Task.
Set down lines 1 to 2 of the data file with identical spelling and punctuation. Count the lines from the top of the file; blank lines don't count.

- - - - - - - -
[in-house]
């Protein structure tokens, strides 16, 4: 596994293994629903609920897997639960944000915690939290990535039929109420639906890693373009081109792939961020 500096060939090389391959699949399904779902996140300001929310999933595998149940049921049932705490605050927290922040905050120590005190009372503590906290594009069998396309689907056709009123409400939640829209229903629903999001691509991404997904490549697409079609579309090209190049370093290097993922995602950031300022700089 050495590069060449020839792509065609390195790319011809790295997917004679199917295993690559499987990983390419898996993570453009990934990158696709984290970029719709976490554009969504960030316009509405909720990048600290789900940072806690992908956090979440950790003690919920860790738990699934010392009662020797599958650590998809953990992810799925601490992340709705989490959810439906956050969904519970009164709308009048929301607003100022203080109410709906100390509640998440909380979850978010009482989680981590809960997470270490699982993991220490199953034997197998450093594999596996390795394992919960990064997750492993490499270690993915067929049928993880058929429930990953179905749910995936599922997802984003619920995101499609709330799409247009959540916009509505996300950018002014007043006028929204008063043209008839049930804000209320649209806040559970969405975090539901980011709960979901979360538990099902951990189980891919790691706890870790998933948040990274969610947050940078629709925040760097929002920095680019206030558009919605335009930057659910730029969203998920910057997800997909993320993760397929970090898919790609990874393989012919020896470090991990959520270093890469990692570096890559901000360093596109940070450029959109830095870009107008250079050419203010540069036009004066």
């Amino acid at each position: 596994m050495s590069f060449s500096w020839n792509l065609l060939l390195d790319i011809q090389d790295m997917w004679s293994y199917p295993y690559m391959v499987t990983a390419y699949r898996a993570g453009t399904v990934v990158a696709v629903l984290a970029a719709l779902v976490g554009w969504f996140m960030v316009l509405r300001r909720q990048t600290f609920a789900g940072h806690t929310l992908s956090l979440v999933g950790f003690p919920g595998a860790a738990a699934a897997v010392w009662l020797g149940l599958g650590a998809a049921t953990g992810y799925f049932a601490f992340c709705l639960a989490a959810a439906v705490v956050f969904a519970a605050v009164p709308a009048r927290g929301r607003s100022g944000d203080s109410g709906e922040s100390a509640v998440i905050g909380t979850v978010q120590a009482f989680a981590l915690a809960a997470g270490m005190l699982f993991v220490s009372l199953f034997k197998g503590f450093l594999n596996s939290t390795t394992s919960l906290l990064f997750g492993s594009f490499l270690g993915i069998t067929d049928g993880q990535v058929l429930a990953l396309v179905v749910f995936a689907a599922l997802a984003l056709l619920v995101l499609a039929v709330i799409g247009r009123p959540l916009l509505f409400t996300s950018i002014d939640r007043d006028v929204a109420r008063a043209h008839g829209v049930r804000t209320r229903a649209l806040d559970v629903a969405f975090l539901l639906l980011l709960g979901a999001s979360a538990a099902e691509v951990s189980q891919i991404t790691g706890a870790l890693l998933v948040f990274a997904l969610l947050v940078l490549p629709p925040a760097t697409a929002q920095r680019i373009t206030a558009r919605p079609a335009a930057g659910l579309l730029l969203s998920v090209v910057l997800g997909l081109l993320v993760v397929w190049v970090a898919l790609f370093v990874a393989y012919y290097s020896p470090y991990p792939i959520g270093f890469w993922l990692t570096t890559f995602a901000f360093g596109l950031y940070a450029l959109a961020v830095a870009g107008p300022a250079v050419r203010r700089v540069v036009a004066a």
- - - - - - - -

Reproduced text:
[in-house]
């Protein structure tokens, strides 16, 4: 596994293994629903609920897997639960944000915690939290990535039929109420639906890693373009081109792939961020 500096060939090389391959699949399904779902996140300001929310999933595998149940049921049932705490605050927290922040905050120590005190009372503590906290594009069998396309689907056709009123409400939640829209229903629903999001691509991404997904490549697409079609579309090209190049370093290097993922995602950031300022700089 050495590069060449020839792509065609390195790319011809790295997917004679199917295993690559499987990983390419898996993570453009990934990158696709984290970029719709976490554009969504960030316009509405909720990048600290789900940072806690992908956090979440950790003690919920860790738990699934010392009662020797599958650590998809953990992810799925601490992340709705989490959810439906956050969904519970009164709308009048929301607003100022203080109410709906100390509640998440909380979850978010009482989680981590809960997470270490699982993991220490199953034997197998450093594999596996390795394992919960990064997750492993490499270690993915067929049928993880058929429930990953179905749910995936599922997802984003619920995101499609709330799409247009959540916009509505996300950018002014007043006028929204008063043209008839049930804000209320649209806040559970969405975090539901980011709960979901979360538990099902951990189980891919790691706890870790998933948040990274969610947050940078629709925040760097929002920095680019206030558009919605335009930057659910730029969203998920910057997800997909993320993760397929970090898919790609990874393989012919020896470090991990959520270093890469990692570096890559901000360093596109940070450029959109830095870009107008250079050419203010540069036009004066």